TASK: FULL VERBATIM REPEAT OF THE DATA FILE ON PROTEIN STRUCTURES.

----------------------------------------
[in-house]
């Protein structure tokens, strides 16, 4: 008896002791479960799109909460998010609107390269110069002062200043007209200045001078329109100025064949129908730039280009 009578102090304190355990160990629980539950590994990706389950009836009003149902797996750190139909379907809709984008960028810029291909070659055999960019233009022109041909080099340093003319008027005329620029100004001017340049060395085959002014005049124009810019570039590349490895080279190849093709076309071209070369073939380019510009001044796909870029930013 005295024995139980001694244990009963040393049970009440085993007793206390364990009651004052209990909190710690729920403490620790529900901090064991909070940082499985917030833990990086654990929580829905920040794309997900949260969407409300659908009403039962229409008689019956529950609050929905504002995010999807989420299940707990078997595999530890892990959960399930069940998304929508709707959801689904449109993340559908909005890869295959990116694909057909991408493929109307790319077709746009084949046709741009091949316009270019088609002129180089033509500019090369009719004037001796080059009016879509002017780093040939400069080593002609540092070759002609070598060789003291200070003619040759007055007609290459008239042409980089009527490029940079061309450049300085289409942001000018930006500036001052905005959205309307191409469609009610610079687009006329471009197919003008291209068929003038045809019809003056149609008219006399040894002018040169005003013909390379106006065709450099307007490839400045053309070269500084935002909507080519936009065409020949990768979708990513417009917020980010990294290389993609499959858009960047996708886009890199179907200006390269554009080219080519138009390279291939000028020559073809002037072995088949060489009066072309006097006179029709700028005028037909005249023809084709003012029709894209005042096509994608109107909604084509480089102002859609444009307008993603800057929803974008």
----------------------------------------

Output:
[in-house]
């Protein structure tokens, strides 16, 4: 008896002791479960799109909460998010609107390269110069002062200043007209200045001078329109100025064949129908730039280009 009578102090304190355990160990629980539950590994990706389950009836009003149902797996750190139909379907809709984008960028810029291909070659055999960019233009022109041909080099340093003319008027005329620029100004001017340049060395085959002014005049124009810019570039590349490895080279190849093709076309071209070369073939380019510009001044796909870029930013 005295024995139980001694244990009963040393049970009440085993007793206390364990009651004052209990909190710690729920403490620790529900901090064991909070940082499985917030833990990086654990929580829905920040794309997900949260969407409300659908009403039962229409008689019956529950609050929905504002995010999807989420299940707990078997595999530890892990959960399930069940998304929508709707959801689904449109993340559908909005890869295959990116694909057909991408493929109307790319077709746009084949046709741009091949316009270019088609002129180089033509500019090369009719004037001796080059009016879509002017780093040939400069080593002609540092070759002609070598060789003291200070003619040759007055007609290459008239042409980089009527490029940079061309450049300085289409942001000018930006500036001052905005959205309307191409469609009610610079687009006329471009197919003008291209068929003038045809019809003056149609008219006399040894002018040169005003013909390379106006065709450099307007490839400045053309070269500084935002909507080519936009065409020949990768979708990513417009917020980010990294290389993609499959858009960047996708886009890199179907200006390269554009080219080519138009390279291939000028020559073809002037072995088949060489009066072309006097006179029709700028005028037909005249023809084709003012029709894209005042096509994608109107909604084509480089102002859609444009307008993603800057929803974008």